Ad Majorem Dei Gloriam

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Tuesday, November 25, 2008

Thanksgiving: The (Heretical) Mashed Potatoes

Come Thanksgiving, there are, at the average table, enough starches to make Dr. Atkins spin like a lathe in his grave. Biscuits, corn, cornbread, sweet potatoes (and/or yams) and rolls are just a partial list of the starched attendees. But here is my starch of choice.


Whipped Yukon Gold Potatoes

4 lb. Yukon Gold potatoes, UNpeeled
1 cup buttermilk
½ cup sour cream or sour half-and-half (sometimes sold as "Light Sour Cream")
8 Tbs. (1 stick) unsalted butter
1½ - 2 cups cream (you can use evaporated skim milk, it will still be pretty good)
¼ tsp. baking powder
1-2 scallions or 8-10 chives (green parts only, sliced t-h-i-n-l-y on the diagonal)
Salt and freshly ground (ideally white) pepper, to taste

Bring a large pot two-thirds full of water to a boil over high heat. Add the potatoes and cook until tender, about 30 minutes. (You can pre-zap 'em in the microwave) Drain the potatoes in a colander and let them steam dry about 5 minutes.

Normally, the pedestrian step at this point is to cut them in equatorial halves and pass the potatoes through a potato ricer into the bowl of an electric stand mixer fitted with the whisk attachment. Put we are going to do something VERY heretical. You have to take me on faith at this point, so if you're the tiniest bit cowardly, bail out NOW. OK, let the potatoes cool a bit and then peel and cut*.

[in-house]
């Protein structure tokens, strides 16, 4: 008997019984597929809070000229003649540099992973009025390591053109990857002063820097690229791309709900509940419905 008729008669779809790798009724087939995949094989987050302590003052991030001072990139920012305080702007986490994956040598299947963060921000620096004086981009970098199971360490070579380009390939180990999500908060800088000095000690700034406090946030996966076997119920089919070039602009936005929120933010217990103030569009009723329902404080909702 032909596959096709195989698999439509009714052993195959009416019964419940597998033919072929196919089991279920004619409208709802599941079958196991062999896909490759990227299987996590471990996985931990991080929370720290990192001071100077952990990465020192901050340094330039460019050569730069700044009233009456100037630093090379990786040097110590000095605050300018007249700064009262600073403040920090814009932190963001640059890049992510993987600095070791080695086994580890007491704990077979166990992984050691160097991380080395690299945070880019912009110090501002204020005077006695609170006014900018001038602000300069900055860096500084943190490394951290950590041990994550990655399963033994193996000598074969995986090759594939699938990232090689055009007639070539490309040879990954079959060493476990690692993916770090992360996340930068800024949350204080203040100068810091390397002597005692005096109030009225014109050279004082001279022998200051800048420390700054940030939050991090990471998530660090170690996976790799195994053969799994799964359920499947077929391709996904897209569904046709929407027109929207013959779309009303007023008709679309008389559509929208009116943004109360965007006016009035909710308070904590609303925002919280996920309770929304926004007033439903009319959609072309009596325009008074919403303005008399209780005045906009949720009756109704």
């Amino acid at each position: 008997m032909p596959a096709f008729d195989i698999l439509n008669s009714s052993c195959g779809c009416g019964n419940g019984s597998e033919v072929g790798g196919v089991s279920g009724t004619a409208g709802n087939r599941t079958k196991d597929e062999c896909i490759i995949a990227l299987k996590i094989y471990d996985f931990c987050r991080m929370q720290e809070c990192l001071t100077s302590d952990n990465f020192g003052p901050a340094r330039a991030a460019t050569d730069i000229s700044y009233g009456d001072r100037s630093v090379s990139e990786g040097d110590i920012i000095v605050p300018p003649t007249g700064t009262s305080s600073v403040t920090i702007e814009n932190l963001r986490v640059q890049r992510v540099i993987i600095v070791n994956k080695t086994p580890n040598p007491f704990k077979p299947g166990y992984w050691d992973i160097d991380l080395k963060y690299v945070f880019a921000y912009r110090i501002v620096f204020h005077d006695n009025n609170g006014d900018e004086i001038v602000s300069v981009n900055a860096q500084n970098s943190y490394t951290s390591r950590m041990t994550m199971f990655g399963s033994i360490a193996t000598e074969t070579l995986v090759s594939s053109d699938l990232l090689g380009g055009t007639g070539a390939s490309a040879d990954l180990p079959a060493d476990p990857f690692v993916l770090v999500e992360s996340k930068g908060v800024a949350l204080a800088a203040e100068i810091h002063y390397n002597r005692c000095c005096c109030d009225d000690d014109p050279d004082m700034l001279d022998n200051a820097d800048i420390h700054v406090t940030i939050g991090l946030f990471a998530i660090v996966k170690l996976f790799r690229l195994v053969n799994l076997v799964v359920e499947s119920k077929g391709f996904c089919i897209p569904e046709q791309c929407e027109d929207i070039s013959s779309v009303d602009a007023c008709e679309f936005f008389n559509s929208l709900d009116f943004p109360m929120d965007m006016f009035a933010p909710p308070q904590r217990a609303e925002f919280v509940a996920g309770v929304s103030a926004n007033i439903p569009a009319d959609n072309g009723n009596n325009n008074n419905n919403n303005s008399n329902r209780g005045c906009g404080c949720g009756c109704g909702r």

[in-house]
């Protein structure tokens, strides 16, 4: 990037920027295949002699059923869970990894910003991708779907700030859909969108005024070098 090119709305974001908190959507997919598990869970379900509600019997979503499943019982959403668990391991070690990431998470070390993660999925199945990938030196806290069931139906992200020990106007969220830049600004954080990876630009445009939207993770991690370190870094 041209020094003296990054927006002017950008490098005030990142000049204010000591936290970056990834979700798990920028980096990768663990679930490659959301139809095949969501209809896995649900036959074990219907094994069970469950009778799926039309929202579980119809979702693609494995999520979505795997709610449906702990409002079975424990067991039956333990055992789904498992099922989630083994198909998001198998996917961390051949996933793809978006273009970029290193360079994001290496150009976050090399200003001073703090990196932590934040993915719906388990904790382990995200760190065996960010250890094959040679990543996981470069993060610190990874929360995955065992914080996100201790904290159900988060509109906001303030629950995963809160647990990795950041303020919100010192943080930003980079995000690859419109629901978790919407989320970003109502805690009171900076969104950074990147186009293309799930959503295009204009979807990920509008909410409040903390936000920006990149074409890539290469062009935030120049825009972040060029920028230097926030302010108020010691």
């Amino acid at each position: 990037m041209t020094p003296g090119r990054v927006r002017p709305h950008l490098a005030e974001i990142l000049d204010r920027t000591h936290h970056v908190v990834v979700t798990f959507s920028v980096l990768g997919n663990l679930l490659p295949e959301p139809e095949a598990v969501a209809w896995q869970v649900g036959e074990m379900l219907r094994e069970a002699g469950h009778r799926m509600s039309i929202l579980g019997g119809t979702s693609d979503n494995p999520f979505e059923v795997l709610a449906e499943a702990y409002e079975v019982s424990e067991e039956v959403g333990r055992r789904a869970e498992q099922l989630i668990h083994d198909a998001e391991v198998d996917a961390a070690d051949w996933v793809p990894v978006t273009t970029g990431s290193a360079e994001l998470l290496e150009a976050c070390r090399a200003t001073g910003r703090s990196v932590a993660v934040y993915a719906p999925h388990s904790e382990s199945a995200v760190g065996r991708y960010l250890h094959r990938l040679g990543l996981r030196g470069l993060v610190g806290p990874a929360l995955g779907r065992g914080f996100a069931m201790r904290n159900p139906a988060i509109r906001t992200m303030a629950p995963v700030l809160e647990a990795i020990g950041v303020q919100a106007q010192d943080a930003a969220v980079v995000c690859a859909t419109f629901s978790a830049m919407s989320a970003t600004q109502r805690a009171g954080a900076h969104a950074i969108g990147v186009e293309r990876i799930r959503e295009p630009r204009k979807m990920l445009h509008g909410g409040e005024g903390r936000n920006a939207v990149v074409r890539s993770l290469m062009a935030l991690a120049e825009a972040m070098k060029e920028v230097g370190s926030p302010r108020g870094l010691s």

Throw the potatoes (you may have to do this in batches, so watch your proportions!!) into a food processor. EVERY cookbook on God's green earth will tell you this way lies madness. They will tell you this is heretical and they will tell you you will wind up with spackle. Ignore them. Add the sour cream, butter**, baking powder, salt and white pepper, and process the potatoes until smooth. This will be VERY dense and exactly what you do not wish to serve. Here comes the master stroke, ready?

With the processor running, slowly dribble in the cream (fine, the evaporated milk) and then the buttermilk*** until you get the consistency you like. The potatoes will have miraculously turned into the fluffiest damned things you have ever'd think it was a soufflé or a mousse of some sort. Taste and adjust the seasonings with salt and pepper, garnish with scallion or chive bits. Serve immediately. If you will keep these warm for a bit in, say, an oven, you may want them a TEENY bit runnier than you'd like, since the warming process will dry and firm them to your desired standards.


P.S. The reasons why the food processor turns potatoes to spackle are twofold: a) The blades action shears open a great many starch cells (which tend to bind when they cool) and b) most people use russet/Idaho potatoes which are extra-starchy to begin with. The idea for this is a riff on Joel Robuchon -- who has more Michelin stars than anyone, and HE ought to know -- who used to do this same thing, only his dairy component was straight butter, cut into bits (it eventually worked out to something like 1 lb. butter for every 2 lb. of potato). Yes, caloric.

* If you cut the potatoes before cooking, the water will gelatinize the starch in the potatoes and you WILL wind up with spackle.
** The fat in these dairy ingredients will help isolate a number of starch cells in the potatoes, to minimize the spackle effect.
*** The buttermilk's acid will react with the baking powder to provide "fluff".


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